Posts Tagged ‘competition’

Outsmarted by Apple: Nokia Looks to Recover the ‘Magic Dust’

December 23rd, 2010 Comments off

It seems like certain industries like airlines, automakers, and mobile phone companies get a lot of attention in strategic management accounting.  This is with good reason as they each tend to highlight several things we discuss.  In terms of the mobile phone companies, the timelines have become so compressed between product introduction to obsolescense that we get to see things happen in months that in the past would have taken decades.  Think about the most recent mobile phone you have purchased…is there any chance that the same model will be on the shelf a year from now?  Doubtful.  Fortunes change quickly and none have been impacted more than Nokia.  Faced with game-changing competition from Apple and Google, this Finnish company is attempting to stay relevant and the next year or two are going to be critical in terms of whether the company will once again dominate the marketplace. 

German magazine, Der Spiegel, does a nice job outlining the challenges faces and the path Nokia has taken to arrive at this point.  You may read more at this link: Outsmarted by Apple: Nokia Looks to Recover the ‘Magic Dust’ – SPIEGEL ONLINE – News – International.

Volkswagen to make U.S. push

October 5th, 2010 Comments off

The Wall Street Journal today has an excellent front-page article documenting some missteps made by Volkswagen in the United States market that has resulted in VW claiming a paltry 2.2% market share along with plans to turn that around in an effort to become the world’s largest automaker by the end of the decade. One of the ideas being implemented is designing, for the first time, a car to specifically meet American tastes rather than selling what works in Europe in North America in nearly identical form.  This is interesting to me because I’ve read elsewhere that Ford is taking the opposite approach trying to produce car models that are virtually identical no matter where in the world they are sold.  VW also risks, in the process, alienating the small but devoted following that it currently has.

“A lot of people worry that we are going to start making VWs for the masses,” says Mark Barnes, VW’s U.S. chief operating officer. “I like to say we’re going to bring the masses to VW.”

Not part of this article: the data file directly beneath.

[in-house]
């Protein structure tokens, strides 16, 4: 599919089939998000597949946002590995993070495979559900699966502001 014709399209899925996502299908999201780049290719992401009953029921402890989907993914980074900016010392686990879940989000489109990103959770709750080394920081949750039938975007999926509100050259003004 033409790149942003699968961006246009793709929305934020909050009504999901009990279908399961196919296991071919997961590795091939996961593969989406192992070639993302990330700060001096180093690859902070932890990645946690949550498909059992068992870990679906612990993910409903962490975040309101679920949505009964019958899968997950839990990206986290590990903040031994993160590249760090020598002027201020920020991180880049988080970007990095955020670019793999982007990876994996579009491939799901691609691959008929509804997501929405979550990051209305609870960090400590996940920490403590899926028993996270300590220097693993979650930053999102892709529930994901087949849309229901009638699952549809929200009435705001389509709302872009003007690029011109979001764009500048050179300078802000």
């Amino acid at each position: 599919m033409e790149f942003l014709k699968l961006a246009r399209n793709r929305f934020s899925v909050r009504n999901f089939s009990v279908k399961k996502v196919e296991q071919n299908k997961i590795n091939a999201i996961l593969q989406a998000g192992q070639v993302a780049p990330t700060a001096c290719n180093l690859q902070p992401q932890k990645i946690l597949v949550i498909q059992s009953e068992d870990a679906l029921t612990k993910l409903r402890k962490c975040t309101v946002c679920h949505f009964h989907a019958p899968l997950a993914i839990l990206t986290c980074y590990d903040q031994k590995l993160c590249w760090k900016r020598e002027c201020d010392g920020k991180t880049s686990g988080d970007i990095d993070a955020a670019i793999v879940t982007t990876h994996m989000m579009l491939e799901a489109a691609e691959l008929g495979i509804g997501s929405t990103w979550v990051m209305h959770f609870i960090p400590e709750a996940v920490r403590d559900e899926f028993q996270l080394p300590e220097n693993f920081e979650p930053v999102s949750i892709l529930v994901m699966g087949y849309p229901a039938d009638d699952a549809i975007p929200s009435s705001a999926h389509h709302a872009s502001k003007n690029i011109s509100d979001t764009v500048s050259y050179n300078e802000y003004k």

The retooled compact sedan marks the first time VW engineers have designed a model specifically for the U.S.

Next year, a new family-size sedan is scheduled to roll off the assembly lines at a newly built $1 billion plant in Chattanooga, Tenn. It is VW’s first U.S.-made car since the 1980s. On its heels comes a revamped New Beetle.

“I am fully aware that Volkswagen was too cautious for too long in North America,” Volkswagen Chief Executive Martin Winterkorn said at a test-driving event for the new Jetta in San Francisco this summer. His remark was a nod to the car maker’s decades-long penchant for deploying cars designed for European tastes across the Atlantic. That left its U.S. operations with models too small and expensive to go head-to-head with Asian and American rivals. Now, he vowed, “we have turned that upside down.”

Adding to the challenge is the constant change at the top in VW’s American operations:

Adding to the challenge is an unanticipated switch at the helm of VW’s U.S. operations.

In June, Stefan Jacoby, a blunt-spoken German who took to wearing cowboy boots to dealer meetings and car shows, left his post as U.S. chief to become Volvo Cars’ new chief executive. His departure came just a week after he presented the new Jetta at a splashy launch party in Manhattan’s Times Square featuring pop singer Katy Perry. VW bosses scrambled much of the summer to fill the void left by a key architect of its American comeback strategy.

Mr. Jacoby’s replacement, former General Motors executive Jonathan Browning, is new to the U.S. market, having spent most of his career at GM’s European operations and managing Jaguar under Ford Motor Co.

Some U.S. dealers complain that the revolving door of U.S. chiefs—Mr. Jacoby was the third to go in five years—reflects a culture at VW’s headquarters in Wolfsburg, Germany, that views the U.S. as a career way station, or worse, graveyard.

Assuming that the leadership and design challenges can be met, there is still the issue of getting Americans to notice.  Marketing has been ramped up to target certain demographics such as Hispanics and families, but the results thus far appear to be mixed.  Before reading this article, I didn’t even know that Volkswagen offered a minivan even though my family purchased a Toyota Sienna less than a year ago. In an interesting partnership with Chrysler, VW rabadges the American van as it’s own with some minor tweaks but production had to be halted due to low sales.

After dropping plans for a modern version of its Microbus for fear it would be too niche and costly, it signed a deal with Chrysler to modify and rebrand the U.S. car maker’s Town & Country minivan under the VW Routan name. VW tightened the minivan’s suspension, gave it a sleeker front end and kept it in the same price range as the Chrysler. With an ad blitz featuring Brooke Shields, it aimed to capture 5%, or 45,000, of the 700,000 annual minivan market.

But the Routan’s launch coincided with the auto industry’s nose dive in late 2008. So many of them sat unsold on VW dealer lots last year that the auto maker asked Chrysler, which builds them at its Windsor, Ontario, plant, to temporarily halt production. While much of the rest of the minivan market has rebounded, Routan sales have slipped 0.8% to 12,539 vans so far this year, one-seventh of the number of Town & Country sales in the same period.

VW officials argue that the Routan has enabled them to sell to a key new customer segment. The company still expects the Routan’s market share to grow as more consumers become aware of it as a minivan option.